Collagen/chitosan porous scaffolds with improved biostability for skin tissue engineering
Porous scaffolds for skin tissue engineering were fabricated by freeze-drying the mixture of collagen and chitosan solutions. Glutaraldehyde (GA) was used to treat the scaffolds to improve their biostability. Confocal laser scanning microscopy observation confirmed the even distribution of these two constituent materials in the scaffold. The GA concentrations have a slight effect on the cross-section morphology and the swelling ratios of the cross-linked scaffolds. The collagenase digestion test proved that the presence of chitosan can obviously improve the biostability of the collagen/chitosan scaffold under the GA treatment, where chitosan might function as a cross-linking bridge. A detail investigation found that a steady increase of the biostability of the collagen/chitosan scaffold was achieved when GA concentration was lower than 0.1%, then was less influenced at a still higher GA concentration up to 0.25%. In vitro culture of human dermal fibroblasts proved that the GA-treated scaffold could retain the original good cytocompatibility of collagen to effectively accelerate cell infiltration and proliferation. In vivo animal tests further revealed that the scaffold could sufficiently support and accelerate the fibroblasts infiltration from the surrounding tissue. Immunohistochemistry analysis of the scaffold embedded for 28 days indicated that the biodegradation of the 0.25% GA-treated scaffold is a long-term process. All these results suggest that collagen/chitosan scaffold cross-linked by GA is a potential candidate for dermal equivalent with enhanced biostability and good biocompatibility.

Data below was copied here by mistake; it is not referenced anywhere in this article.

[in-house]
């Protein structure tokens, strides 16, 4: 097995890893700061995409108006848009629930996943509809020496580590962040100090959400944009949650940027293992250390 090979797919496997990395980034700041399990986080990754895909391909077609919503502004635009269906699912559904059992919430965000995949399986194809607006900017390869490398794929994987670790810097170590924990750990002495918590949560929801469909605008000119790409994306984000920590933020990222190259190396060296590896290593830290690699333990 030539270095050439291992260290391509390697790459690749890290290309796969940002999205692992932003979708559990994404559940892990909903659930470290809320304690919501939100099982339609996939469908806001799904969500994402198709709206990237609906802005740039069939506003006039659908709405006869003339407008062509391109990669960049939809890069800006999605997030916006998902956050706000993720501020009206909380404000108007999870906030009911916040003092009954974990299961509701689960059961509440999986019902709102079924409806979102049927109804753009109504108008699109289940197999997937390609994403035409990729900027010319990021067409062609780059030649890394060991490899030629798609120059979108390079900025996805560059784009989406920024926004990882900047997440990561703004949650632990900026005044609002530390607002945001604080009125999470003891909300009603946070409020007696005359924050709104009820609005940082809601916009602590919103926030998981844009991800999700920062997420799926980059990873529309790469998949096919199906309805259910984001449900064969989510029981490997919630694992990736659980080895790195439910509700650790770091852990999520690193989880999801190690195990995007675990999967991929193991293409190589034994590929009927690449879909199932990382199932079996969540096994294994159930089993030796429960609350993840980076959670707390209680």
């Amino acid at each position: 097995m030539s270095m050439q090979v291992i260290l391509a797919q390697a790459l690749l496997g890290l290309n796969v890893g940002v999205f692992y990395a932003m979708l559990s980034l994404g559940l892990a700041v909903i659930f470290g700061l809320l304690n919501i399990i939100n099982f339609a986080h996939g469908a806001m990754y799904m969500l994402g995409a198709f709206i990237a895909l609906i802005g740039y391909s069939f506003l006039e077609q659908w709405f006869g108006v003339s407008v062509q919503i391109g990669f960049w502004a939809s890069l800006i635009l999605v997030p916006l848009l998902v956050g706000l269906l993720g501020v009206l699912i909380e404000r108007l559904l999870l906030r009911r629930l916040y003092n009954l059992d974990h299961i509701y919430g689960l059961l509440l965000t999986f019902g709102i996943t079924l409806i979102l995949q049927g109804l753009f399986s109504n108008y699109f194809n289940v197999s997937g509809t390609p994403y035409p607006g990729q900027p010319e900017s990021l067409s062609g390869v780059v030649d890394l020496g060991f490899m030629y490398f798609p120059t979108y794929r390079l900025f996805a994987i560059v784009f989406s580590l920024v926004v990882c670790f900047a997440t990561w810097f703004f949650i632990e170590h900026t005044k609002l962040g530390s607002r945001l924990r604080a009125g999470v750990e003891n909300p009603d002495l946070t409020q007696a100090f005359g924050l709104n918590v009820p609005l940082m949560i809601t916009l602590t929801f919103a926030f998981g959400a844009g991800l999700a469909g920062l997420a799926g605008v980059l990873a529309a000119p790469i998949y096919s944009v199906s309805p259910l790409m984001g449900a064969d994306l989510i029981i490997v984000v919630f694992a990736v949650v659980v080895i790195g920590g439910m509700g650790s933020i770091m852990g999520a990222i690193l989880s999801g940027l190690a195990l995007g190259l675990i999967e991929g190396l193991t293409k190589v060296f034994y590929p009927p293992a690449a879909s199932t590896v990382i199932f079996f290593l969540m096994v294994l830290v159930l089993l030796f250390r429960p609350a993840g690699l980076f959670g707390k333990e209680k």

Journal: Biomaterials - Volume 24, Issue 26, November 2003, Pages 4833–4841